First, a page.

Feeling down is a part of life, and try as we might, there isn’t always much we can do when our loved ones are sad or disappointed.
But according to a growing body of research, providing words of encouragement can make a tangible difference. According to The New York Times, the best way to effectively offer verbal support is to validate your loved one’s emotions—as opposed to dismissing or diminishing them. Then, if they’re open to it, help them strategize solutions or next steps. Keeping that in mind, we’ve rounded up 99 words of encouragement you can offer when needed—whether to yourself, a friend, or a family member.
Finally, if you or a loved one is thinking about self-harm and needs emotional support, help is always available 24/7. The 988 Suicide and Crisis Lifeline (text 988) is free and confidential.
1. The world is better because you are in it.
2. I admire your ability to always… (stay optimistic, keep persevering, speak openly about what you’re going through, etc.)
3. Better times are ahead; I can’t wait to experience them alongside you.
“You may not want to talk much right now, and that’s okay.”
4. I know you’re hurting—and that’s valid. I’m here to listen or help in any way I can.
5. You may not want to talk much right now, and that’s okay. But I think it’d be a good idea to journal and write about your feelings right now—it may bring you some powerful reflection and introspection. Can I offer you some prompts?
6. Even the worst days are just 24 hours; there is hope for tomorrow.
7. If all you did today was wake up, that’s enough, and I’m proud of you.
“If all you did today was wake up, that’s enough, and I’m proud of you.”
8. Failure is usually because you decided to take a chance—that is incredibly commendable.
9. Think about how far you’ve come. Take a minute to celebrate that.
10. Would you like me to check in on you tomorrow (and again the following day)?
11. Remember: This is what you are going through, not who you are.
12. Counseling (or therapy or mental health resources) has helped me through tough times like this—can I help you find the same? I’ll even go with you, if that’d help.
13. What’s meant to be will always find a way—in love, in career, in friendship.
14. When things don’t work out, it’s often a sign from the universe that we’re being redirected to something better.
15. Just because you’re going through this doesn’t mean you have to experience it alone—and you won’t.
“Be kind to yourself; you deserve it.”
16. Don’t forget to be kind to yourself; you deserve it.
17. Could we consider a potential re-frame? One day, you’ll look back at this time and see it as just a blip in the great timeline of your life.
18. Take a few deep breaths; visualize a better tomorrow with each exhale. This meditation might help.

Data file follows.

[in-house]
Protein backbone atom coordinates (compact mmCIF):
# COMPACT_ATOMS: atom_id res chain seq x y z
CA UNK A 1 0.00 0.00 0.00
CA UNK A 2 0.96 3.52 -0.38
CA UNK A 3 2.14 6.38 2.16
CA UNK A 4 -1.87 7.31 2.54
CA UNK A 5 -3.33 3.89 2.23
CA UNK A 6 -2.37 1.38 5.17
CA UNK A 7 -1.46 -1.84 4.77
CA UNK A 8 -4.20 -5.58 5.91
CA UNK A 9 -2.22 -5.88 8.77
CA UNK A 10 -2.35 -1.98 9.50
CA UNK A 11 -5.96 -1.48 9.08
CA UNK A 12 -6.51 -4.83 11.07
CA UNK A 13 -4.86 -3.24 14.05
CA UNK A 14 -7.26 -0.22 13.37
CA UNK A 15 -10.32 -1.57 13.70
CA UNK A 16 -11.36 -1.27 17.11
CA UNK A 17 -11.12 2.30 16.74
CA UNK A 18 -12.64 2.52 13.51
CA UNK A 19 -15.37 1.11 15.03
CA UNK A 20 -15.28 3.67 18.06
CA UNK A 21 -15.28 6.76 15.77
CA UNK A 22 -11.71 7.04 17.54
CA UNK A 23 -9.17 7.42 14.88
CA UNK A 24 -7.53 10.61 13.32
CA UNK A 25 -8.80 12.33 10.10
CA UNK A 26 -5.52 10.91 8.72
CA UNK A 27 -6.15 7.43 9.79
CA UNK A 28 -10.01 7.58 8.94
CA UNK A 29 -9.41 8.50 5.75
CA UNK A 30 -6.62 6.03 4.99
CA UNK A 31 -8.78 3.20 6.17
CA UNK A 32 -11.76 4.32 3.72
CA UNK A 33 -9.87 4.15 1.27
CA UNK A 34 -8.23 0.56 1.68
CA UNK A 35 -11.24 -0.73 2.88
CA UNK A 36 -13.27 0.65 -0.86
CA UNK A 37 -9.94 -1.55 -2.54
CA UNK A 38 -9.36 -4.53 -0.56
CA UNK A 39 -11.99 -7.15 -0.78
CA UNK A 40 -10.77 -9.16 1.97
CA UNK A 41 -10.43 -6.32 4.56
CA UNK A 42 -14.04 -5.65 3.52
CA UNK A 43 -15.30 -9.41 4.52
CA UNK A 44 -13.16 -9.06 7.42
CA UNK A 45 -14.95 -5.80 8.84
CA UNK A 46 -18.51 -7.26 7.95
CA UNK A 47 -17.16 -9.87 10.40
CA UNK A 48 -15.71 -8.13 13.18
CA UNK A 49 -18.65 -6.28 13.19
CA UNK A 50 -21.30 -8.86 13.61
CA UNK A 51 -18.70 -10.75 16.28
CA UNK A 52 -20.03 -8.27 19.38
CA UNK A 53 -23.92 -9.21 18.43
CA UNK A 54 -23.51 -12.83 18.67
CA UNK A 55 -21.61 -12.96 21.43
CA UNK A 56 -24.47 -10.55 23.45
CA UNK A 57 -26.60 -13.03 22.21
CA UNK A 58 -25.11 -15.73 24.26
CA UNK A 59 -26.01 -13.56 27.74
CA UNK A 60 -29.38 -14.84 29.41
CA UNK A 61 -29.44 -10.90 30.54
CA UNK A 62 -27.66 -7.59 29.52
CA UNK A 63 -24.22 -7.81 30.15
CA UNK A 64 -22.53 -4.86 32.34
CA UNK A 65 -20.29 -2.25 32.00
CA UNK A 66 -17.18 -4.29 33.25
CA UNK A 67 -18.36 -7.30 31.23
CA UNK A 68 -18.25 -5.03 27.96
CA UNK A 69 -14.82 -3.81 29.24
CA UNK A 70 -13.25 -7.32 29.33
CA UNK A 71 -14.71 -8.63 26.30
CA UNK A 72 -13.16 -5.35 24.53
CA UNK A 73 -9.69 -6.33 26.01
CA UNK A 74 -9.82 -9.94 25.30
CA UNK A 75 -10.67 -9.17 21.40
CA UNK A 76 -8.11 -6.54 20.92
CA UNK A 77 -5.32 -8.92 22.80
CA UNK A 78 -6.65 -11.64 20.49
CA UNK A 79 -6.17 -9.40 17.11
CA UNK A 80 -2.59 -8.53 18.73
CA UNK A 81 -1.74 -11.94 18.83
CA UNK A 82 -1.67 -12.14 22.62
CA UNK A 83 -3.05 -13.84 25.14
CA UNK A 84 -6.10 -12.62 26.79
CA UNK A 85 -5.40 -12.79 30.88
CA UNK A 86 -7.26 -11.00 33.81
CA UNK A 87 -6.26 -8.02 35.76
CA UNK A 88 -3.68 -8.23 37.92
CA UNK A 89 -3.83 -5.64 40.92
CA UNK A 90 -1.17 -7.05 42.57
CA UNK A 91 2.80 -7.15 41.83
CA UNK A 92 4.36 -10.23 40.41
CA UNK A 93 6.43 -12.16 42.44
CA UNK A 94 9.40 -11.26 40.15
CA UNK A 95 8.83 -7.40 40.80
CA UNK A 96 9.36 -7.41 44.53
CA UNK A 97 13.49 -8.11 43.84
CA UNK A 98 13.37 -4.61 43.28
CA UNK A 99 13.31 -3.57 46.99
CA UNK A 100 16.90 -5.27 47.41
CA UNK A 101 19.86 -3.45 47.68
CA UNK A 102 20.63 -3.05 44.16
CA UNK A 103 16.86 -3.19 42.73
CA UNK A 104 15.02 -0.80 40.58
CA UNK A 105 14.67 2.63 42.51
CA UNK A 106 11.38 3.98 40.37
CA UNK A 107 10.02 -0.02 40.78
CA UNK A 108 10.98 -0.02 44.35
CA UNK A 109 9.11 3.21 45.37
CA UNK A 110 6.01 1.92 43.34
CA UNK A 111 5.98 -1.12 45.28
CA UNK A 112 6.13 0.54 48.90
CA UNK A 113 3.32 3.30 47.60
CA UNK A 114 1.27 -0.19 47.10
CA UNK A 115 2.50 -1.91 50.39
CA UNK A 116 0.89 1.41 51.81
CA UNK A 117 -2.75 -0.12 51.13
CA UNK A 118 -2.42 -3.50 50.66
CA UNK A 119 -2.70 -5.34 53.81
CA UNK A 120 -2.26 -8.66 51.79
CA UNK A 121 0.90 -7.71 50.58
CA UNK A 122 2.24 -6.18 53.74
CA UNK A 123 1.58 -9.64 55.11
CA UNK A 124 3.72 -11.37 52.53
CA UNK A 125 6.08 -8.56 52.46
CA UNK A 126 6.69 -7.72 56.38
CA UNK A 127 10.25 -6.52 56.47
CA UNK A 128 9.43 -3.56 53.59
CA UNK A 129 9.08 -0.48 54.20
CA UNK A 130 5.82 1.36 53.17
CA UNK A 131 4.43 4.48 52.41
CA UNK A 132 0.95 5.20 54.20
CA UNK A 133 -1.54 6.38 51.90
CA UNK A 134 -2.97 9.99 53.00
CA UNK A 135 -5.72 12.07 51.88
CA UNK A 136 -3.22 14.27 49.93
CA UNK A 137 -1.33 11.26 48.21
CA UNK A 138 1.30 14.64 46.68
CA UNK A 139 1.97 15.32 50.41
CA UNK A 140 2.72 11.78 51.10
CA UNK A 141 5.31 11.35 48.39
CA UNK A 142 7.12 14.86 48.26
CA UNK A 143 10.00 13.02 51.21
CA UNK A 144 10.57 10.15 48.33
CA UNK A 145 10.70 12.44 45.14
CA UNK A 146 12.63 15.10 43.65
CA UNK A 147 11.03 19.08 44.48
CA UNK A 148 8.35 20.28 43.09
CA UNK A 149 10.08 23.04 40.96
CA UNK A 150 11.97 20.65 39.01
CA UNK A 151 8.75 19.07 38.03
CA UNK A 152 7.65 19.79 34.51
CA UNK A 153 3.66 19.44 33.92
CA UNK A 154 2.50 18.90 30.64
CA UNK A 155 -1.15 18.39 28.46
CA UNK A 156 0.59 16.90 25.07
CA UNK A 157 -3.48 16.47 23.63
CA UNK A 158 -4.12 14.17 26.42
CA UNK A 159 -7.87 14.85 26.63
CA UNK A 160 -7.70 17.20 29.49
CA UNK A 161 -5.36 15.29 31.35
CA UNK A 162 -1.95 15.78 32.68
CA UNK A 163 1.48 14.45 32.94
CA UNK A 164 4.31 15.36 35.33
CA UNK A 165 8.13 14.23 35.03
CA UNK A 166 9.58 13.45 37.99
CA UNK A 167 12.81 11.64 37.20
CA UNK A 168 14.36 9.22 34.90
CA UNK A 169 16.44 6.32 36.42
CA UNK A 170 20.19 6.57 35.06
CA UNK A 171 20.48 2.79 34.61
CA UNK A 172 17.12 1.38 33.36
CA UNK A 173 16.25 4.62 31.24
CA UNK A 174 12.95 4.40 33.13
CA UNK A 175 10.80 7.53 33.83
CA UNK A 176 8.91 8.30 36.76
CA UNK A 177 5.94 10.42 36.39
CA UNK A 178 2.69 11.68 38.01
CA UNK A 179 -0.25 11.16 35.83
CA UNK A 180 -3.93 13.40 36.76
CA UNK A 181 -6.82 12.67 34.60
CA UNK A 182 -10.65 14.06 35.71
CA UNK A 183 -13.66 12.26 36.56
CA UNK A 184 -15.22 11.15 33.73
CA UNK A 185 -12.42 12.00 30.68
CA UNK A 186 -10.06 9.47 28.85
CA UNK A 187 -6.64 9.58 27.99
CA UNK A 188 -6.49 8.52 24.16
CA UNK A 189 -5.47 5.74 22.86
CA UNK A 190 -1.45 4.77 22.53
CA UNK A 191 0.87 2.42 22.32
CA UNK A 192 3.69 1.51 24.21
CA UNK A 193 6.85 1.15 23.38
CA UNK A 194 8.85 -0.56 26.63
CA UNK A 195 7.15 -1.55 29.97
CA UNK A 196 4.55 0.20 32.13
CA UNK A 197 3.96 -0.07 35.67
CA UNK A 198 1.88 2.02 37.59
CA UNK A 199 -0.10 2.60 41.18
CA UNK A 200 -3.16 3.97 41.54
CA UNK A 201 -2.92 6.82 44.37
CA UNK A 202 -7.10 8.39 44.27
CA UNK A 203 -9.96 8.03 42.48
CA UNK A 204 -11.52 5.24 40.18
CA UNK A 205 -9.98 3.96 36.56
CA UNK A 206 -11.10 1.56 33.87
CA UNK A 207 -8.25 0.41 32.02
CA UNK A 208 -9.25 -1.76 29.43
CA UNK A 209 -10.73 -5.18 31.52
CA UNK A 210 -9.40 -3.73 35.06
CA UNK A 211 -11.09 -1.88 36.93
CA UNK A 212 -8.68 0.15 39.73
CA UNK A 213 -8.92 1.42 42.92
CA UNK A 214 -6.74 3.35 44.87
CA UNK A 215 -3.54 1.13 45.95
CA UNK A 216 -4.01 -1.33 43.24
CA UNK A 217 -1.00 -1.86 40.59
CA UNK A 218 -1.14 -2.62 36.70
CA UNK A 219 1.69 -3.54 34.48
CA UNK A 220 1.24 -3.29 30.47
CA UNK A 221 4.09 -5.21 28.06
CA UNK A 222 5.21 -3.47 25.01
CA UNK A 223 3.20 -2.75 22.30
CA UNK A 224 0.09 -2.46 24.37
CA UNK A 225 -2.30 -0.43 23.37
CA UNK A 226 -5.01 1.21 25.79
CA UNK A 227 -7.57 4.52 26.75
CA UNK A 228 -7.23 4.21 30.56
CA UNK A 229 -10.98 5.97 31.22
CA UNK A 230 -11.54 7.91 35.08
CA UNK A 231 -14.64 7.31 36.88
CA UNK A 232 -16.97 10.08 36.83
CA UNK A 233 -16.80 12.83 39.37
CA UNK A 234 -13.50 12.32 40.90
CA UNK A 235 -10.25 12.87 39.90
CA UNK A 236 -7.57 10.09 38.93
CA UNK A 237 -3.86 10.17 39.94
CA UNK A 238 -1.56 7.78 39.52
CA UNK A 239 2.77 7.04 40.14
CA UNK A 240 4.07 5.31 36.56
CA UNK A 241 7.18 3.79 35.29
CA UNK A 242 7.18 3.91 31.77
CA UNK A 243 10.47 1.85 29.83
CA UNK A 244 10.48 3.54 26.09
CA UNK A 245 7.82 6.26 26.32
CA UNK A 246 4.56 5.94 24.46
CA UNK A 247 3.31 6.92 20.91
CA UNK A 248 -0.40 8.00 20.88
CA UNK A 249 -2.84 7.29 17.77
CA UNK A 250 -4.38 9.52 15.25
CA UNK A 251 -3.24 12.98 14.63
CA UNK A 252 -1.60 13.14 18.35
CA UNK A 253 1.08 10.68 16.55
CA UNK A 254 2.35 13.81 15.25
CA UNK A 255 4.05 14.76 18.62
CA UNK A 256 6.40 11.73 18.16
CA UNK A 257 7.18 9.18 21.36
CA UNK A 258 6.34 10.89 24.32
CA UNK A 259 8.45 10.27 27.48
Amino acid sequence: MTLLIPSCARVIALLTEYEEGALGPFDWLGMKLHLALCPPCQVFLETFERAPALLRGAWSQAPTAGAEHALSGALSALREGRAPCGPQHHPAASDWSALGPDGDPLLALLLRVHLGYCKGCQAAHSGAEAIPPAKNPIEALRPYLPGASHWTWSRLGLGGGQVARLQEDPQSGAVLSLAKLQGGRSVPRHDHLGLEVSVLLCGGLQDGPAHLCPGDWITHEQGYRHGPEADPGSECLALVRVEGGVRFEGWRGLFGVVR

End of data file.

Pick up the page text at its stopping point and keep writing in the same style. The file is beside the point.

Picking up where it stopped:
19. Consider what you can control in this situation—and if you can’t wait for an opportunity, let’s create one.
20. Moving forward can be slow and hard, but speed isn’t what matters. Progress is progress.
“Speed isn’t what matters. Progress is progress.”
21. Let it out. Let it all out.
22. Even in the moments that you don’t believe in yourself, remember that I always do.
23. Is there anything we can take away and learn from at this moment?
24. You are worthy and deserving of everything good the world has to offer.
25. Take one day at a time—sometimes an hour at a time.
26. Rest and recharge; what feels impossibly hard tonight might feel a little easier by the morning.
27. Remember the respect you deserve; don’t settle for anything less.
28. Asking for help is a sign of self-respect, and I’m here. I always will be.
29. Do not let this experience shrink you down. You deserve to take up space.
30. Your feelings deserve to be felt, acknowledged, and seen.
31. Instead of wondering what could go wrong, ask yourself: What if everything worked out? What if everything went right?
“What if everything worked out? What if everything went right?”
32. Disappointment from others happens—how can we show up for you now instead?
33. Can you name three or five traits you admire about yourself? Take a moment to enjoy and embrace each one. (Or, if not, I’ll share some first.)
34. Pain requires vulnerability, and even though it hurts right now, I’m so proud you allowed yourself to be seen in that way.
35. What would 15-year-old-you say if they saw how far you’ve come?
36. I see you, I celebrate you, and I hold space for you.
“I hold space for you.”
37. Tell me all the heavy things you’re feeling—and then let’s talk through them one by one. We’ll work through this.
38. It’s time. Time to let go of your suffering, or guilt, or worry.
39. What do you need right now? Right at this moment? How can I provide that for you?
40. I forgive you; I’d love if you could forgive yourself, too.
41. What would “future you” say right now?
42. Please don’t forget to take care of yourself: Nourish your body, allow yourself to rest, spend time with those who uplift you.
43. What are some recent wins—both large and little—that we can take a moment to celebrate?
44. Let’s get out of your head and go for a walk. Do an activity together. Volunteer in service of others. You might feel differently afterward.
45. The old adage is true: Comparison is the thief of joy.